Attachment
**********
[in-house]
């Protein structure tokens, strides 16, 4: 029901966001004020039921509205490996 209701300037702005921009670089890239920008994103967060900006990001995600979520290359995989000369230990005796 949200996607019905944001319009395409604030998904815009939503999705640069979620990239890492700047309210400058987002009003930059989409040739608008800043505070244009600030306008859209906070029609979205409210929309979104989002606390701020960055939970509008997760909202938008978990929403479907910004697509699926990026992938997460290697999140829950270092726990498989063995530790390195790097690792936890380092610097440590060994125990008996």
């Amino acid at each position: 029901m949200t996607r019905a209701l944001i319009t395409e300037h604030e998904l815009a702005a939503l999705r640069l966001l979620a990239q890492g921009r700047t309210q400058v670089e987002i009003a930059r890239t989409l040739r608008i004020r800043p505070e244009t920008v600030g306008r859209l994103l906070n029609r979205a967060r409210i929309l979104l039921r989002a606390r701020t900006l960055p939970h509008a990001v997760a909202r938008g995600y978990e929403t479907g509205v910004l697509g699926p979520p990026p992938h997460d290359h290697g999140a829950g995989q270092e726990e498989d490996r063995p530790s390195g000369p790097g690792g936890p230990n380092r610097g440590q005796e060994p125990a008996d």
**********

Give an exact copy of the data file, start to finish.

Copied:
[in-house]
């Protein structure tokens, strides 16, 4: 029901966001004020039921509205490996 209701300037702005921009670089890239920008994103967060900006990001995600979520290359995989000369230990005796 949200996607019905944001319009395409604030998904815009939503999705640069979620990239890492700047309210400058987002009003930059989409040739608008800043505070244009600030306008859209906070029609979205409210929309979104989002606390701020960055939970509008997760909202938008978990929403479907910004697509699926990026992938997460290697999140829950270092726990498989063995530790390195790097690792936890380092610097440590060994125990008996």
């Amino acid at each position: 029901m949200t996607r019905a209701l944001i319009t395409e300037h604030e998904l815009a702005a939503l999705r640069l966001l979620a990239q890492g921009r700047t309210q400058v670089e987002i009003a930059r890239t989409l040739r608008i004020r800043p505070e244009t920008v600030g306008r859209l994103l906070n029609r979205a967060r409210i929309l979104l039921r989002a606390r701020t900006l960055p939970h509008a990001v997760a909202r938008g995600y978990e929403t479907g509205v910004l697509g699926p979520p990026p992938h997460d290359h290697g999140a829950g995989q270092e726990e498989d490996r063995p530790s390195g000369p790097g690792g936890p230990n380092r610097g440590q005796e060994p125990a008996d």